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The Battalion

The Student News Site of Texas A&M University - College Station

The Battalion

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The BattalionMay 4, 2024

Custodial banquet is a go despite budget tiff

When Fish Aides began hosting annual custodial banquets, the organization had two priorities – show gratitude for the people who work behind the scenes at the University and expand the banquet. Whereas in past years the organization has received some of the banquet’s funding from the Student Government Association, this year Fish Aides is seeking alternative sources for funding after the SGA denied its funding request in October.
Cash Fields, Fish Aides chair, said this year’s banquet will be held Monday to acknowledge the people who do the unnoticed, but essential, tasks from taking out trash to cleaning restrooms.
“They do get a paycheck from the University … but I still think that they deserve a ‘thank you,'” Fields said.
The organization reached a goal last year by raising enough money to invite all 535 custodians, but an increase in invitations requires an accompanying increase in budget.
For now, The Association of Former Students has provided funding for the use of the Gates Ballroom as well as decorations and Chartwells has agreed to cater the event at a discounted cost, Fields said.
“[Chartwells has] partnered with us and given us an unbelievable discount, and has partnered with us to give custodians time off,” Fields said. “They did the same thing last year, so we are so grateful for that.”
Fields said Fish Aides would be able to pay only a portion of the payment to Chartwells the day of the event. Fields said a party associated with Fish Aides has agreed to pay for the catering and will be compensated afterward.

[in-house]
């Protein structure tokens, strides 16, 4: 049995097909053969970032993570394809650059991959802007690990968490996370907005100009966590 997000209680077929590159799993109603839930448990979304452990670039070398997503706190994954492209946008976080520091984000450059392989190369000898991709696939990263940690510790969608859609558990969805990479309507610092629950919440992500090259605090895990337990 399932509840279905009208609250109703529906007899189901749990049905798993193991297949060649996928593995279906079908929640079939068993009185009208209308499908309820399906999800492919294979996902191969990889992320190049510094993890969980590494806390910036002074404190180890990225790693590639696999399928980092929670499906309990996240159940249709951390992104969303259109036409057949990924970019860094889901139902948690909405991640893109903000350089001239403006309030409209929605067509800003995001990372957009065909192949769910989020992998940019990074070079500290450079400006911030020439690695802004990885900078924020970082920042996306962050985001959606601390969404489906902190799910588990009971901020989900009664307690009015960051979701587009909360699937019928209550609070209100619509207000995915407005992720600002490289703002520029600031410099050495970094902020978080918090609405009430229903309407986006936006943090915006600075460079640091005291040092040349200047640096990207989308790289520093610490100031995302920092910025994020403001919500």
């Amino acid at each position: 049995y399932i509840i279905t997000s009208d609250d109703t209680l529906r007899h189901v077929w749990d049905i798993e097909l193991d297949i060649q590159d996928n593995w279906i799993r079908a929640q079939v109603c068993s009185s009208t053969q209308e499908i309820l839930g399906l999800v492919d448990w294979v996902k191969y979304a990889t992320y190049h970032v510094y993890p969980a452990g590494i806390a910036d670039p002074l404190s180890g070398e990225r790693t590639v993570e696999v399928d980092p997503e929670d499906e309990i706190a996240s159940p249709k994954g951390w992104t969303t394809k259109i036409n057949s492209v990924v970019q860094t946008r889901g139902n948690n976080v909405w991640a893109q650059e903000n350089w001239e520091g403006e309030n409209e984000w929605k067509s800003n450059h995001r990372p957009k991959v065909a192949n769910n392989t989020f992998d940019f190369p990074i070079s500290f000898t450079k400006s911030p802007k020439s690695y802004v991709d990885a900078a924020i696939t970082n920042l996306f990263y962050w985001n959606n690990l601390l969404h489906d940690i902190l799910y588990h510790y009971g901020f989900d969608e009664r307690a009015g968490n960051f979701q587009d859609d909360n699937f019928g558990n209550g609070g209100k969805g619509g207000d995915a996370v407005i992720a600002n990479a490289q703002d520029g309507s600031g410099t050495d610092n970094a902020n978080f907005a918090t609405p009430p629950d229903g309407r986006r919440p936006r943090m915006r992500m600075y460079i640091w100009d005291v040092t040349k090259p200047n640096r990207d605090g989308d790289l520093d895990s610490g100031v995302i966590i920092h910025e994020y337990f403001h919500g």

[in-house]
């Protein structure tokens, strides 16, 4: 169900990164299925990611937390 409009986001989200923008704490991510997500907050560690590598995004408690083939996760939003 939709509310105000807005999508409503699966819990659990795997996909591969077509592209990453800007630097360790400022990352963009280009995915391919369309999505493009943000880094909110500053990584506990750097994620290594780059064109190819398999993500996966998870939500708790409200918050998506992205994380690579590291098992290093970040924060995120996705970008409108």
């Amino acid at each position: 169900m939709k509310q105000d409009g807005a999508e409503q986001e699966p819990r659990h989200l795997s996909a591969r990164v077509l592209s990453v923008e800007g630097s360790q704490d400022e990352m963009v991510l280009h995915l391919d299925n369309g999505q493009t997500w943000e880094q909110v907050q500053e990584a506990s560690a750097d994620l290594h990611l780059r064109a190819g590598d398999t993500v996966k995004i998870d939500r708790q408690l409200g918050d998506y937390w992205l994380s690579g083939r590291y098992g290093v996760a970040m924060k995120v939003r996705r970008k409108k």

Fields said the organization is now requesting funding from the SGA reserve budget.
Gracie Wood, a student senator who authored a bill requesting a hearing in Student Senate for Fish Aides, recently filed a petition with the Judicial Court of SGA stating that Cary Cheshire, Student Senate finance chair, has been repeatedly ignoring Fish Aides requests for a hearing to request money for the banquet.
In the appeal, Wood cited an email from the finance chair wherein Cheshire said he would “perform his job with minimal effort” if she and Fields continued to contact him about the hearing date. Wood also cited a hearing date that Cheshire set up, but said he failed to show up for or inform any committee members about.
After five to six weeks of requesting a hearing be held in the finance committee, Wood said she thinks the reason the hearing has been denied involves “personal biases.”
“I wrote two allocation bills at the exact same time and sent them to the floor at the exact same time, and with the other bill that I wrote, the people requesting the funds already have their money and the check has already been signed by the student government administrators,” Wood said.
Wood said Fish Aides was told it would not receive appropriations because the banquet does not benefit all of the student body.